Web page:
How to Deal with Problem Patients

September 16, 2011
J. Scott Litton, Jr, MD

The doctor-patient relationship is built upon a foundation of trust. What do we do when a patient compromises or starts to bend the trust?

In the practice setting, we have all had our fair share of patients who have caused us to bear a certain amount of undue stress. Certainly the doctor-patient relationship is built upon a foundation of trust between the two parties. What do we do when a patient compromises or starts to bend the trust?

Patients being treated with controlled-substance medications in my practice are all required to sign a medication-use agreement. Such an agreement, which is not a legal document by the way, states in plain terms my expectations of the patient and also describes what the patient must do in order to comply. Such expectations range from presenting for random pill counts and urine drug screens, informing me of seeing another physician and receiving a controlled substance (dentist, ER physician, etc.), and not utilizing multiple providers or pharmacies. When patients do not follow these well-defined rules, I meet with them in the office and explain to them in a face-to-face encounter that I will be unable to continue to provide the controlled medication to them; however, I will continue to provide primary care for them. In 99 percent of these cases, the patient chooses to remove themselves from the practice.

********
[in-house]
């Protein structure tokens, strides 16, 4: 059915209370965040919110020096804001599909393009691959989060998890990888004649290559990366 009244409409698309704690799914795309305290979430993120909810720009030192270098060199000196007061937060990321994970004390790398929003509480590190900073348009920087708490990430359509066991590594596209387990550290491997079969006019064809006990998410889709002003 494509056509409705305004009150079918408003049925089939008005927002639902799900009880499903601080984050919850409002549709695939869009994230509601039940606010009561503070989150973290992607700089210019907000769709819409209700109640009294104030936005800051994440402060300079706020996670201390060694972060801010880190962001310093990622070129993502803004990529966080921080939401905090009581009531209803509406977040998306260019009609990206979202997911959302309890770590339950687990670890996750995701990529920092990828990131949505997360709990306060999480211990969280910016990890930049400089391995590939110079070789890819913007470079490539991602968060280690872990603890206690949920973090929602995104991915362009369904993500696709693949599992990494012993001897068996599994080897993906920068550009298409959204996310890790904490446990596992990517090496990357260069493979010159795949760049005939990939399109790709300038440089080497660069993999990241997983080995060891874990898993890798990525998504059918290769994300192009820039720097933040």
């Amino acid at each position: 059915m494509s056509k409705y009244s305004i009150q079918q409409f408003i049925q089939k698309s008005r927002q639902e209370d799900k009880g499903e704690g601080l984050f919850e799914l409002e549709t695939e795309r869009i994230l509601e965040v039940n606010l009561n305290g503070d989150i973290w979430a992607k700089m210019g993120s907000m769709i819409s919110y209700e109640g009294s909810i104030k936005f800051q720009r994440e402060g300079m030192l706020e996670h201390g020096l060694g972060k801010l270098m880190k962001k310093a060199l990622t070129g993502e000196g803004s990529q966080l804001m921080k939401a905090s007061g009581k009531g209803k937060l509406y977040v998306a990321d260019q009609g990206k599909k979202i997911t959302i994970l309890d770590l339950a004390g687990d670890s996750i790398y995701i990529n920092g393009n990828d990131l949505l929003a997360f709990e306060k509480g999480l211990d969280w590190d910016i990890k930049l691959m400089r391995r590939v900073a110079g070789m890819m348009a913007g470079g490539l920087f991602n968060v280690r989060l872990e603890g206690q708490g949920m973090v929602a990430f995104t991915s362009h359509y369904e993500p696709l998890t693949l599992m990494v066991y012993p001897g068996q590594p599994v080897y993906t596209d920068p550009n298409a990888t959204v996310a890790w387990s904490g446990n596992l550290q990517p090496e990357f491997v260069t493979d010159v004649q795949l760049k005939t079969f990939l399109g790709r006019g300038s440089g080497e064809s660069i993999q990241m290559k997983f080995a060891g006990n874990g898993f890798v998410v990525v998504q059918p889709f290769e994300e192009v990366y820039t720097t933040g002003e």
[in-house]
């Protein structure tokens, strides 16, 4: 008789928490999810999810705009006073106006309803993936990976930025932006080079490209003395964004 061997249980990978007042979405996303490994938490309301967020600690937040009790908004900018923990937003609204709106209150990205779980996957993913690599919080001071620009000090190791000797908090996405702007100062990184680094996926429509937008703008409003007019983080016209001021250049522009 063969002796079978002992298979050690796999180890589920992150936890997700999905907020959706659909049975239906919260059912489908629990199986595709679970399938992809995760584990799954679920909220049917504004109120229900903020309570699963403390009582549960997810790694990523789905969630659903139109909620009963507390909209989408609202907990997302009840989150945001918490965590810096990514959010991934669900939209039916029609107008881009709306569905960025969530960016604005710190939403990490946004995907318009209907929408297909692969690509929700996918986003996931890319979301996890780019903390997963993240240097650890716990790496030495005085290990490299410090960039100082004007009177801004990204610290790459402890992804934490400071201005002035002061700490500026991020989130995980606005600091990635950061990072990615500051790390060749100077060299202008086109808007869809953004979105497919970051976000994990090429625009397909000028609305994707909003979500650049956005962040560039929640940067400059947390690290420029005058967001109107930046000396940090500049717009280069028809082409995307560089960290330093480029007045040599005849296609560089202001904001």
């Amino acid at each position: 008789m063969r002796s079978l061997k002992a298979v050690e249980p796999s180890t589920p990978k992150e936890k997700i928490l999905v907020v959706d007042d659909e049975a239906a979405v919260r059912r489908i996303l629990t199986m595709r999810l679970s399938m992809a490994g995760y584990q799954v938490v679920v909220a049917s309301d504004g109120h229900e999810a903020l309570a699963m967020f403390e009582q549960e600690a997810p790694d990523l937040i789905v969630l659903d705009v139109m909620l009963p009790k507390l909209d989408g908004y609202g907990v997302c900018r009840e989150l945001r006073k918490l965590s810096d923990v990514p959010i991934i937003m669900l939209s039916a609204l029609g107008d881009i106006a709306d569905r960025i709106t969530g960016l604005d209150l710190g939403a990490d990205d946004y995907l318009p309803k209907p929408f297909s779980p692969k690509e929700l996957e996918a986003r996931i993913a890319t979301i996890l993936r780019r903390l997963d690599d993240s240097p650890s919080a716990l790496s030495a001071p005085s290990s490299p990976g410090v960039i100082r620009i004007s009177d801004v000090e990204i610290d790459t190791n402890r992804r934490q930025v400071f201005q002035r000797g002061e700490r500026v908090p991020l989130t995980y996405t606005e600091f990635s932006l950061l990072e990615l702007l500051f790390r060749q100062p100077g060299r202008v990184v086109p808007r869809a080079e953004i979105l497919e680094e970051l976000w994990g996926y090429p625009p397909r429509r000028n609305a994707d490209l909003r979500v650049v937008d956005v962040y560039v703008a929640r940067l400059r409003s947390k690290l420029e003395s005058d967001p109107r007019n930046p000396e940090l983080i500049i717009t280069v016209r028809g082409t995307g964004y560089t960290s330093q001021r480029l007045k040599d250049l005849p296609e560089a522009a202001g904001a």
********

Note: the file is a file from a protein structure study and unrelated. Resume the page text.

We have a well-written policy regarding failure to show for scheduled appointments and showing up late for a scheduled appointment. Each situation is reviewed and patients are asked to be more responsible at the first violation. Repeated no shows results in the patient receiving a certified letter informing them that they are being discharged from the practice. Generally the first warning to the patient that repeated no shows will result in dismissal from the practice has helped to reduce greatly our no show appointments. Further, I utilize a telephone reminder service that calls patients two days prior to their appointment, reminding them of the date and time.

The above examples are typical of the problems encountered in a medical practice setting. I am very blessed to have a wonderful patient population to care for, however there have been two patients that have been informed that they will be dismissed on the spot after verbally insulting or assaulting my staff with profanity. I am the only male employee in my practice and the other employees are female. It is understood that I expect each of my patients to treat them with the same respect that the patients show to me. For the two patients that have used profanity directed toward my staff, they were asked to leave the office and a certified letter was sent to them that day.

As physicians we have a great deal of responsibility to treat our patients appropriately, both medically and professionally. For a very large percentage of our patients, this is certainly our privilege and gives us all a tremendous amount of both personal and professional satisfaction. Being disciplinarians was not taught in medical school, however in a medical practice it must be carried out when necessary. A good practice to remember is to treat each patient equally and fairly, and if disciplinary actions are to be made, make sure that you are consistent for each patient as well.

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